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# class15_GEapplication_ - Econ 51 Winter 2011 Class#15 PS#5...

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1 Econ 51, Winter 2011 Class #15 • PS #5 due this Friday, PS #6 posted today. Today: Continue with applications of game theory in oligopolistic markets. Wednesday, February 23, 2011

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2 Game theory: Applications - Oligopoly We are done (for this course) with conceptual ideas of game theory, and we’ll now continue to see how we could apply them. Today we will continue analysis of oligopoly markets. Wednesday, February 23, 2011
3 Quantity competition (Cournot) Game theory Due to Cournot (1840’s). Suppose inverse demand in the market is given by p(Q)=100-Q, where Q is total quantity produced by two firms, i and j. Each firm simultaneously decides about its own quantity q i , and pays production costs c i (q i )=10q i . Therefore, we have that π i (q i ,q j )=(100-q i -q j )q i -10q i . What would be the Nash Equilibrium of this game? We need to calculate the best response functions. Wednesday, February 23, 2011

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4 Quantity competition (cont.) Game theory Firm i solves max q i (100-q i -q j )q i -10q i The first order condition: 100-q i -q j -q i - 10 = 0, so q i = 45 - q j /2------(1) This is the best response function , that is, a function representing i’s best response as a function of j’s strategy q j. Denote it by BR i (q j ), i.e., BR i (q j )= 45 - q j /2 Symmetrically, we can do the same for firm j , to get: q j = 45 - q i /2-------(2) (denote this by BR j (q i )) In a Nash equilibrium both firms should best respond to each other. That is, q i and q j satisfy equations (1) and (2). We can solve this to get q i =q j =30 . So, we have Q=60 and p=40 . Wednesday, February 23, 2011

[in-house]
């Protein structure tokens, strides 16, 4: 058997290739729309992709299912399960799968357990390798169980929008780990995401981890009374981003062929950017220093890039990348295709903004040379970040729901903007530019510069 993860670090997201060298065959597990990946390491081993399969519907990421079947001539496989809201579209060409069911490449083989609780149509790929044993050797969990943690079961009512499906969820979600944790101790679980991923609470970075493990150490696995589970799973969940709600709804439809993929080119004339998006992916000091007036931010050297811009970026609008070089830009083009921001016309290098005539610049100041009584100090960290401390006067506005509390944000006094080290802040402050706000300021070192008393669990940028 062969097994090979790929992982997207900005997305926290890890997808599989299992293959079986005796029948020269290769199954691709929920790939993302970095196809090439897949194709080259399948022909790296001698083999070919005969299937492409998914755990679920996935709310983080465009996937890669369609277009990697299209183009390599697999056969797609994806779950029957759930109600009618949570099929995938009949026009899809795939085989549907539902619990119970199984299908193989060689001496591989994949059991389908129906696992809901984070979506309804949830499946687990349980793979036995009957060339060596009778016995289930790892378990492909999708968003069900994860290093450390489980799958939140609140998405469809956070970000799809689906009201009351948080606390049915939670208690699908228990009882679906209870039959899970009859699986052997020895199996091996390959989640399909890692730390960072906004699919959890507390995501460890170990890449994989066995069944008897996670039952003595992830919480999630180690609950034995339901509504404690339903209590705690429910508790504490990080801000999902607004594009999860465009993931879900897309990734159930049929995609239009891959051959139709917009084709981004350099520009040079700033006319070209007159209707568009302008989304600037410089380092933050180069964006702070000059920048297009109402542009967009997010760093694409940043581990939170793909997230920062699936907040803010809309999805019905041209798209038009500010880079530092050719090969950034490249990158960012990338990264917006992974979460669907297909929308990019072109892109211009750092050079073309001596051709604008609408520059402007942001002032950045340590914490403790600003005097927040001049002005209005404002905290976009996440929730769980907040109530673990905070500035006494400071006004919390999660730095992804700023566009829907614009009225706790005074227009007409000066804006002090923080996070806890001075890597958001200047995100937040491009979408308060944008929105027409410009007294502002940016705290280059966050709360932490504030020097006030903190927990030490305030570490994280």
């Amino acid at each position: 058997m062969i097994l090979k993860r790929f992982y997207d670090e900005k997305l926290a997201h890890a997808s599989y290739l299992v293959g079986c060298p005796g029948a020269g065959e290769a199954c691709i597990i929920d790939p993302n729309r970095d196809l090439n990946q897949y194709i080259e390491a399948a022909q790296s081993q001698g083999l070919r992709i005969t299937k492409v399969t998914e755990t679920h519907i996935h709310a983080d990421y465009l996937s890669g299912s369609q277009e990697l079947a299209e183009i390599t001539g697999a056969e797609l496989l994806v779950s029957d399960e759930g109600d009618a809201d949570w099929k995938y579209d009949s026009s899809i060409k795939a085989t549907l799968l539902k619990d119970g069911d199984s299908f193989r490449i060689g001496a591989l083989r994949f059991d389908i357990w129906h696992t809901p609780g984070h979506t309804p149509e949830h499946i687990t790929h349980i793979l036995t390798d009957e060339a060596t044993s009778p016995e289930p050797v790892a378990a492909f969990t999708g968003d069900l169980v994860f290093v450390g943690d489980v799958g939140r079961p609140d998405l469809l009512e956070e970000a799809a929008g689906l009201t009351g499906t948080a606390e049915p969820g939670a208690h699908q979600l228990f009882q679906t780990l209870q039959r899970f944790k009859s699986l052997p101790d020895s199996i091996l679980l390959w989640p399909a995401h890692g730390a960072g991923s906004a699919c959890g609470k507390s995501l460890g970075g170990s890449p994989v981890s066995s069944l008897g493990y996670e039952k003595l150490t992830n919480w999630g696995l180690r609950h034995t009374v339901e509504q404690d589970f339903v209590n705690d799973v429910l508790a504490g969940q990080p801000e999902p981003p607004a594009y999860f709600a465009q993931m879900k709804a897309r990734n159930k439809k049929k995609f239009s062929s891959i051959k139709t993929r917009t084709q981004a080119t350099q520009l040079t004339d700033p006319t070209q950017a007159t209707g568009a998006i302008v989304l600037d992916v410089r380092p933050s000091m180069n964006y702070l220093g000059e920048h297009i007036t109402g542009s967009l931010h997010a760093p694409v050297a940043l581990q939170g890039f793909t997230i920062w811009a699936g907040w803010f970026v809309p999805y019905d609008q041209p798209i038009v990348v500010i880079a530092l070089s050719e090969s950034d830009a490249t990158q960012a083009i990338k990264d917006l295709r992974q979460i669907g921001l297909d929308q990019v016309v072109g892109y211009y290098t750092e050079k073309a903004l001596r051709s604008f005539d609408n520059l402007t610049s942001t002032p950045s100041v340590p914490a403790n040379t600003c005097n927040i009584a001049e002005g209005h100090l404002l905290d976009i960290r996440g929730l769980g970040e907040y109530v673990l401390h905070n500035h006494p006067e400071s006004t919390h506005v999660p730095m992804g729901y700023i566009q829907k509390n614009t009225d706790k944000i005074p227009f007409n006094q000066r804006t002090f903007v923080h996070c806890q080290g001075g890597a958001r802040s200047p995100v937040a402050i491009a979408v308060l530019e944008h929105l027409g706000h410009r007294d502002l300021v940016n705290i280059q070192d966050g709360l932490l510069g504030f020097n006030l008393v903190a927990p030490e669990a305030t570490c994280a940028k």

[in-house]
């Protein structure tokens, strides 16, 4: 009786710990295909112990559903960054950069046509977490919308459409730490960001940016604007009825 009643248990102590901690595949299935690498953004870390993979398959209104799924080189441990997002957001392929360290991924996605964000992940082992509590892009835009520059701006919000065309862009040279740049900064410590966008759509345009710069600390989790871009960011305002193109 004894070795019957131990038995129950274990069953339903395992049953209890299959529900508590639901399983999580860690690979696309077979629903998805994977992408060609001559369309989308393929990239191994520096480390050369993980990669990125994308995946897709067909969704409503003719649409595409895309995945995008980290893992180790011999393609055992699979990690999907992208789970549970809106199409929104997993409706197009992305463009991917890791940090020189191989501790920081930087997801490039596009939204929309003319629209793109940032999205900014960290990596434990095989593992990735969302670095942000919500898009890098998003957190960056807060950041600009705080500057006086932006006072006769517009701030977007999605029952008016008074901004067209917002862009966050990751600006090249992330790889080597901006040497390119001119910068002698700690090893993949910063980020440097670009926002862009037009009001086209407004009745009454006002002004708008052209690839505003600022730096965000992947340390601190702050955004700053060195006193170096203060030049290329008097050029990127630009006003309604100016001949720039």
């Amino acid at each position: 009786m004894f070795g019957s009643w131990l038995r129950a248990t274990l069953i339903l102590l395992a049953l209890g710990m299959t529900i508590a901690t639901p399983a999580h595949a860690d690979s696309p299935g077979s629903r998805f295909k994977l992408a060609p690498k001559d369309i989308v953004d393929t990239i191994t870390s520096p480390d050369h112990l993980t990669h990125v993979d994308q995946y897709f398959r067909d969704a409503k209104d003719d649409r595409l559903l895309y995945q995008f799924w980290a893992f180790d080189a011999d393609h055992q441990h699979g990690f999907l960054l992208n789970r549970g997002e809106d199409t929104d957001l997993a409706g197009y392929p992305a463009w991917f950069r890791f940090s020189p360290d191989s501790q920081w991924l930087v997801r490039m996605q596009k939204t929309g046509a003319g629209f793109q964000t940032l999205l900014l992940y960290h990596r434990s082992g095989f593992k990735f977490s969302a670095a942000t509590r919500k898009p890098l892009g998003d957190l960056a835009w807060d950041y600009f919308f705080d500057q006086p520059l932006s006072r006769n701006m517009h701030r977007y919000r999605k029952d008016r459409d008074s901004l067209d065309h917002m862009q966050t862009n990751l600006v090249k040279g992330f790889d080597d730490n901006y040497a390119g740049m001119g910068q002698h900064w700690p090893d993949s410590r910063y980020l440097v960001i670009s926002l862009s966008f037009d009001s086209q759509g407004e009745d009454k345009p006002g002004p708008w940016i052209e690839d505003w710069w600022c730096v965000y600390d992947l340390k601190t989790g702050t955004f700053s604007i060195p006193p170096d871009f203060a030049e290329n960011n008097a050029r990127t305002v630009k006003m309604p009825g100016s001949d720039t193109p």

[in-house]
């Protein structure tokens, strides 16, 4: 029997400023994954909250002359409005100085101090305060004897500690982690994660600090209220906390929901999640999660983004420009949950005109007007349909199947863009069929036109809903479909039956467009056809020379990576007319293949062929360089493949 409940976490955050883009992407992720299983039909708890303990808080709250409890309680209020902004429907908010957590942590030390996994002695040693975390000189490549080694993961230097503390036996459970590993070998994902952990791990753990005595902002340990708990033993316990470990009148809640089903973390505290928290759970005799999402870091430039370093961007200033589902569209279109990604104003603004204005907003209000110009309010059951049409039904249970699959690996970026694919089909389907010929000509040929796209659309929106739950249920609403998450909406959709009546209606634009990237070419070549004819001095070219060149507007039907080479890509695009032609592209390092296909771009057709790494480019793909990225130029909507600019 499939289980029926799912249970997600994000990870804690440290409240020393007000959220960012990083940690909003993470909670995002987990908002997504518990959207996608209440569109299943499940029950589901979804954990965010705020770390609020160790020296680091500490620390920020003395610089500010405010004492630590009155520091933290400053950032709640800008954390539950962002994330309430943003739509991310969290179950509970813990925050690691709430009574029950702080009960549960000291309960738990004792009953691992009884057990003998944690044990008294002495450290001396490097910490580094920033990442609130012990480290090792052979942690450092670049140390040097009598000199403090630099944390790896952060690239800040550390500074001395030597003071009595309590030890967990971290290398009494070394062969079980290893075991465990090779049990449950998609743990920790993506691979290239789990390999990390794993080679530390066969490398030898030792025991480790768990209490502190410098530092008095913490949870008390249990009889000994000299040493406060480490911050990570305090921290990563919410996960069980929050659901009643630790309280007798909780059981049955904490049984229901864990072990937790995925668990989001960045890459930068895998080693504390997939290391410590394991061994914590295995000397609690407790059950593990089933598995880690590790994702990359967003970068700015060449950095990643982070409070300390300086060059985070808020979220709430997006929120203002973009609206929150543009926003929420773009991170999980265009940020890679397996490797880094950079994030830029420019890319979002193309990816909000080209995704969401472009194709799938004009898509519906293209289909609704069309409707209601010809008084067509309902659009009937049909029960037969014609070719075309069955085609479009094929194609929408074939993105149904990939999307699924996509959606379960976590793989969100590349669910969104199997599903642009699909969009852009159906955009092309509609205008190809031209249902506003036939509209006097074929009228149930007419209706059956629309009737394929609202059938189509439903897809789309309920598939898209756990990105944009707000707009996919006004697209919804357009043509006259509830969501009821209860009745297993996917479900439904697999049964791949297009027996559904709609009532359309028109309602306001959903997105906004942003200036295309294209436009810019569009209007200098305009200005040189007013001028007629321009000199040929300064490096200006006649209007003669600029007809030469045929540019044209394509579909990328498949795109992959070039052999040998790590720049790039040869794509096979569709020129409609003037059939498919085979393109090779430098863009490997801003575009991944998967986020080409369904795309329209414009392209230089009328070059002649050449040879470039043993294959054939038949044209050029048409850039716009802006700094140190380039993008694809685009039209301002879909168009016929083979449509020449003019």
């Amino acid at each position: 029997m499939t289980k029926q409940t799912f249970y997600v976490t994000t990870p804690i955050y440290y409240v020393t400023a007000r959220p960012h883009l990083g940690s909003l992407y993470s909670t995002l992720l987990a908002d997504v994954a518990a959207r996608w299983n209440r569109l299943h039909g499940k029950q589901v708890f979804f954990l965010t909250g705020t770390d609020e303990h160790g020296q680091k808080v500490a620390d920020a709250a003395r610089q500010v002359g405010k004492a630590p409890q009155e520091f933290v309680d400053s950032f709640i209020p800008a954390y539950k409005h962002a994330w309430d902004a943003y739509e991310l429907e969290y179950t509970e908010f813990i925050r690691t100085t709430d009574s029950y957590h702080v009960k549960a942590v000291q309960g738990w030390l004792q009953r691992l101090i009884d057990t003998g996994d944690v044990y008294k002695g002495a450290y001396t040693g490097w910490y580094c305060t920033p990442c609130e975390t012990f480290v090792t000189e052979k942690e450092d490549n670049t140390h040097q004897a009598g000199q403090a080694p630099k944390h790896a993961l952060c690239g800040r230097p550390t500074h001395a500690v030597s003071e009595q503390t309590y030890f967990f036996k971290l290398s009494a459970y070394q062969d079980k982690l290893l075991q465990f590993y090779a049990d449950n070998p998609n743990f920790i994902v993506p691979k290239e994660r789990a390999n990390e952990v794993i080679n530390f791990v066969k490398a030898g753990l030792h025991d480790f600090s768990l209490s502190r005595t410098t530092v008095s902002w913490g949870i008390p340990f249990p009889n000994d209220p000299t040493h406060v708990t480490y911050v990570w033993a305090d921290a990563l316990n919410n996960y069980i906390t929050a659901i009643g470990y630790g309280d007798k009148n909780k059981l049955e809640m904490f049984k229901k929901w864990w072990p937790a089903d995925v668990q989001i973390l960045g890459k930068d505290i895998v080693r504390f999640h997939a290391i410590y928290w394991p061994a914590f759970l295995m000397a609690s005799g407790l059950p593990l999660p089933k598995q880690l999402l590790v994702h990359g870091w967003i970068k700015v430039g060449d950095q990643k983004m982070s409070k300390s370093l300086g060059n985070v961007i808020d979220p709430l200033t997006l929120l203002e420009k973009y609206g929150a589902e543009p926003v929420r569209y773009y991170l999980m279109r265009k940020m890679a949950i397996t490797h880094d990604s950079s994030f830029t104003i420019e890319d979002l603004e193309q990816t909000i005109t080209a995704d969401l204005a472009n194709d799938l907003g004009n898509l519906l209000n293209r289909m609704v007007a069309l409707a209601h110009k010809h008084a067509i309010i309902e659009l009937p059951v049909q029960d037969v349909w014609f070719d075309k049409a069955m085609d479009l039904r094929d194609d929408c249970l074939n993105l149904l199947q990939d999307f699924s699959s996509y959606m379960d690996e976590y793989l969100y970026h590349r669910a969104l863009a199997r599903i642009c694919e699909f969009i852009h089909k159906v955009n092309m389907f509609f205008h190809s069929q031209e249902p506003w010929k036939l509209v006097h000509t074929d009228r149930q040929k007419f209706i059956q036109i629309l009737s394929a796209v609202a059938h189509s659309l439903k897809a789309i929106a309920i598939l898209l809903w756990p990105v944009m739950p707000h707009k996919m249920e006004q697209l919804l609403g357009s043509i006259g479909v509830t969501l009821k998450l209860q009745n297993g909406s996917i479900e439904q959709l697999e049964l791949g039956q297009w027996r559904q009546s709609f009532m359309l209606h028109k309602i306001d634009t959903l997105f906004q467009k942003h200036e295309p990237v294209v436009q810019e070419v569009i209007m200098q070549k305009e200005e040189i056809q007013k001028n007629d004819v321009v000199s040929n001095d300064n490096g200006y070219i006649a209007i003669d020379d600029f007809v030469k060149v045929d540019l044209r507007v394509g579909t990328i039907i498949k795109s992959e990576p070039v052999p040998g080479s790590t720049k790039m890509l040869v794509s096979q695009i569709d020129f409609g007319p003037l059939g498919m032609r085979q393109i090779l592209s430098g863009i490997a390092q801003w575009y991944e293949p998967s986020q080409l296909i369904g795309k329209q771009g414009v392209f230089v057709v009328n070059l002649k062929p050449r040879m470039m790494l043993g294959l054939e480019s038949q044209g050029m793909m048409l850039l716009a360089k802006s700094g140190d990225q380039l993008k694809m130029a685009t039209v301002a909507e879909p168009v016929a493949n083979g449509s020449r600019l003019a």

5 Quantity competition (cont.) Game theory We can graph the best response functions for each firm: The graph shows decreasing best response functions: the more aggressive my opponent is, the less aggressive I am. This is an important feature of quantity competition, often called “strategic substitutes.” q i q j BR i (q j ) BR j (q i ) 90 90 45 45 The Nash equilibrium is the intersection of both firms’ best response functions. Wednesday, February 23, 2011

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6 Quantity competition: two remarks Game theory In Cournot competition, the outcome is not efficient for the firms: The firms could have done better by agreeing on the monopolistic quantity (which would maximize joint profits) and then splitting the revenues. In this example, they could agree on q i =q j =22.5 (half the monopoly quantity each). This will be better for both firms (verify it yourself!) But the problem is that both firms have incentives to produce more given that the other firm produces 22.5. This is similar to the recurrent theme of externality, and also to many examples we have seen such as Prisoner’s dilemma. On
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class15_GEapplication_ - Econ 51 Winter 2011 Class#15 PS#5...

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